Investigation, explanation, and understanding of the natural world using the ideas and concepts of physics. Topics include mechanics, properties of matter, heat, sound, electricity and magnetism, light, atomic and nuclear physics, relativity, and astrophysics. Prerequisite: Completion of general studies mathematics requirement. Corequisites: PHYS 204, 205.
 

PHYS 204, 205  INVITATION TO PHYSICS LABORATORY 1, 1
Laboratory work integrated with PHYS 201, 202.
 

PHYS 211, 212, 213  GENERAL PHYSICS 3, 3, 3
Introduction to mechanics, heat, sound, light, electricity, atomic and nuclear physics, elementary particles, quantum mechanics, and special relativity; designed primarily for nonphysics majors to acquaint them with the ideas and methods of physics for possible application to problems in other areas of human endeavor. Prerequisites: MATH 121, 122 or equivalent. Must be taken in sequence. Corequisites: PHYS 214, 215, 216.
 

PHYS 214, 215, 216  GENERAL PHYSICS LABORATORY 1, 1, 1
Laboratory work integrated with PHYS 211, 212, 213.
 

PHYS 251, 252, 253  PRINCIPLES OF PHYSICS 3, 3, 3
Introduction to mechanics, relativity, thermodynamics, electromagnetism, wave motion, and optics; designed to provide the science and engineering major with an intuitive and a mathematical understanding of fundamental physical concepts. Must be taken in sequence. Prerequisites: MATH 181, 281. Corequisites: PHYS 254, 255, 256; MATH 282, 283.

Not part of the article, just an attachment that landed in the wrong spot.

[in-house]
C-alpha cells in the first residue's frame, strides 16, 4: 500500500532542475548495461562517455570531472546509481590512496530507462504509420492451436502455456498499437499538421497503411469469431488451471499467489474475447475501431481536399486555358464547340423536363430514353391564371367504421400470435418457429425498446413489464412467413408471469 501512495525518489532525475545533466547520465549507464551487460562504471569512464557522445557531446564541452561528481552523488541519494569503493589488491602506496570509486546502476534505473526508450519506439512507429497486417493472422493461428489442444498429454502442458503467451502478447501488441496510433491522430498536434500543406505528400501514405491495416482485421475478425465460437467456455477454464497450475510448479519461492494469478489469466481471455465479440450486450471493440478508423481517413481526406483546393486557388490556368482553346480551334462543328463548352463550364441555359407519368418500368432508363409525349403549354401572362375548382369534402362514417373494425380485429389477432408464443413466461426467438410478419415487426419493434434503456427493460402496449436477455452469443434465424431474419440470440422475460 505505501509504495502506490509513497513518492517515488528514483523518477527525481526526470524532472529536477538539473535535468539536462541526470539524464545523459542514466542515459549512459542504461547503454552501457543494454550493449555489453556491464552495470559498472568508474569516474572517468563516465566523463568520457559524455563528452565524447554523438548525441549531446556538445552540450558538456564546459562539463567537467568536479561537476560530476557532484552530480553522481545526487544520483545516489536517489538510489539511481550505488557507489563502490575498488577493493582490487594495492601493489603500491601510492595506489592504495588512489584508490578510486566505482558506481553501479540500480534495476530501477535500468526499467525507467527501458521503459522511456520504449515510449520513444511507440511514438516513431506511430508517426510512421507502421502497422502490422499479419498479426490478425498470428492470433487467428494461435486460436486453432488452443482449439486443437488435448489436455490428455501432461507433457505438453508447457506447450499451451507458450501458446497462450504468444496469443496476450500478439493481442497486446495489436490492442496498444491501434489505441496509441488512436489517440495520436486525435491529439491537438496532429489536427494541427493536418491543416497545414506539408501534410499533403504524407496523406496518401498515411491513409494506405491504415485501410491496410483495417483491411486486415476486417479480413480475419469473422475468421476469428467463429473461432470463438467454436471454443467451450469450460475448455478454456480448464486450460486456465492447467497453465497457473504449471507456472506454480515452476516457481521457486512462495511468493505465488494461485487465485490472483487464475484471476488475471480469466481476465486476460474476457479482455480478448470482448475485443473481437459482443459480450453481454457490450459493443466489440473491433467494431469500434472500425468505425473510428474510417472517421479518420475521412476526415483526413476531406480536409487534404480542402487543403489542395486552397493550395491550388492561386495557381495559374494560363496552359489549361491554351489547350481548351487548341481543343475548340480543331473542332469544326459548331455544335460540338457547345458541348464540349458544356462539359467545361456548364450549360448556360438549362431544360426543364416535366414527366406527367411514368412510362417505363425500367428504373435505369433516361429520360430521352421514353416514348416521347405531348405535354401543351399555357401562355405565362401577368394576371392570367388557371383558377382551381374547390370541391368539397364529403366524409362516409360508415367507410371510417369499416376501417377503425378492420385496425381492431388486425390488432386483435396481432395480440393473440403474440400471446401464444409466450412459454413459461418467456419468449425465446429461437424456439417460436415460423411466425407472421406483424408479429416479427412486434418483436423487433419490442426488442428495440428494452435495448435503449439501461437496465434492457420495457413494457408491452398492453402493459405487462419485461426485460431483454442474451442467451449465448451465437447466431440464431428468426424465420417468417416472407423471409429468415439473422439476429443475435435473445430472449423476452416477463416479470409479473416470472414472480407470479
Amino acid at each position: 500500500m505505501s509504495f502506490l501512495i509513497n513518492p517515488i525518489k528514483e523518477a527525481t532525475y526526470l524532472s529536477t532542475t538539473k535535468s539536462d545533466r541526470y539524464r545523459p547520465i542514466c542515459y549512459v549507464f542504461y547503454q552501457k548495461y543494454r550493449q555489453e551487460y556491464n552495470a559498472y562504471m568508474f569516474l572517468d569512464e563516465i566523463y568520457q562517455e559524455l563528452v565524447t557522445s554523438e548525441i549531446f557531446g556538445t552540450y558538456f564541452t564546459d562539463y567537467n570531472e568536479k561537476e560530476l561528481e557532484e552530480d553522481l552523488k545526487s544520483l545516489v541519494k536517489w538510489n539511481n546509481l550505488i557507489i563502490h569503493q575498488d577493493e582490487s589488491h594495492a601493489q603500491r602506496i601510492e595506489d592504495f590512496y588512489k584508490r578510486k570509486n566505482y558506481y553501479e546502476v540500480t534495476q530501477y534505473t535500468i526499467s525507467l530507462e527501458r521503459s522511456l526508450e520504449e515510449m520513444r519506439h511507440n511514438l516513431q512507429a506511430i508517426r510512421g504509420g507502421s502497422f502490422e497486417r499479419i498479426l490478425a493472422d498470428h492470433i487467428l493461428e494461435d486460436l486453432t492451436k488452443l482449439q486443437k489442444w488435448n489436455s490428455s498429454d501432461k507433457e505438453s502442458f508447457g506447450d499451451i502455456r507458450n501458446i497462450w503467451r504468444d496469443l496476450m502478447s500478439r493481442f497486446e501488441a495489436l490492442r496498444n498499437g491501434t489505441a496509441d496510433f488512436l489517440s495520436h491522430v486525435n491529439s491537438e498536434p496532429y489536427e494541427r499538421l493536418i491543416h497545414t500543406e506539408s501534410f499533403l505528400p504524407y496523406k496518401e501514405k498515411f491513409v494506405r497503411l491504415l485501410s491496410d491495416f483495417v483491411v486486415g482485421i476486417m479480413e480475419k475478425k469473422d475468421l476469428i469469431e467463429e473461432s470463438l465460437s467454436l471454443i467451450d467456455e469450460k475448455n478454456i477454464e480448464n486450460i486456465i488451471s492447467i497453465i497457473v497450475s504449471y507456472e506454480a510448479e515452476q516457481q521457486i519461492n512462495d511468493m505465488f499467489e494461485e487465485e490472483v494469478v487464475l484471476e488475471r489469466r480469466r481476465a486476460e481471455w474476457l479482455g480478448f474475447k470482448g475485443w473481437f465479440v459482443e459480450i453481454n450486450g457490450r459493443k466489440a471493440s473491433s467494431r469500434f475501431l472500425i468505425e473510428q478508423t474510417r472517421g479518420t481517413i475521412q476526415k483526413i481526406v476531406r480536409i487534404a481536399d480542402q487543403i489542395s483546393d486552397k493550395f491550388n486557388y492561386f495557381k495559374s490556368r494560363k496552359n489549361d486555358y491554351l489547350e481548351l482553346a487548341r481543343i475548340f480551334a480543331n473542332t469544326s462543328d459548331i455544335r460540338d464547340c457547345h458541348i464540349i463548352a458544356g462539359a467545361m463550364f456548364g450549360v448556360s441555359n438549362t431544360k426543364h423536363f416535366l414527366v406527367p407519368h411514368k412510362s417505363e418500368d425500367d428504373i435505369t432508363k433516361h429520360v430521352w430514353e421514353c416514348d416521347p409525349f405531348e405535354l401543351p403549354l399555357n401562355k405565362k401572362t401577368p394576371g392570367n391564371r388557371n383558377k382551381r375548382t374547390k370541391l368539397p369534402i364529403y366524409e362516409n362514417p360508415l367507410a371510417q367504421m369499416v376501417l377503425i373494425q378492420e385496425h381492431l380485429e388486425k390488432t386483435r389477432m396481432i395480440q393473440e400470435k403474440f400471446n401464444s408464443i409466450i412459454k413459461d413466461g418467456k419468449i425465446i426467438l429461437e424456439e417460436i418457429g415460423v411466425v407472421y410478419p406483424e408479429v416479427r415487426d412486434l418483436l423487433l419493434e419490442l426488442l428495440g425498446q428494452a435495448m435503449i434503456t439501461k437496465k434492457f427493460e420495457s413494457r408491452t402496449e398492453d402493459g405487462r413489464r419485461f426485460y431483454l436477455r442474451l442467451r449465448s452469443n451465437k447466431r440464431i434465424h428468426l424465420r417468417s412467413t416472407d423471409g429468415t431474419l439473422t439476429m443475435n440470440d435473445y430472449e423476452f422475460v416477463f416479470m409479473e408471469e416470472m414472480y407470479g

PHYS 254, 255, 256  PRINCIPLES OF PHYSICS LABORATORY 1, 1, 1
Experimental exploration and study of the fundamental concepts of physics. Integrated with PHYS 251, 252, 253 or equivalent and MATH 181, MATH 281, 282, 283 are prerequisites for all courses numbered PHYS 300 or above except PHYS 395.
 

PHYS 307  SCIENTIFIC MODELING 4
Models of physical and biophysical systems are studied using contemporary computer-based methods. Examples are chosen to illustrate the application of physical and biophysical principles to models of real systems which are of current interest. Prerequisites: PHYS 213 or PHYS 253; MATH 281. Will be offered 1997-98.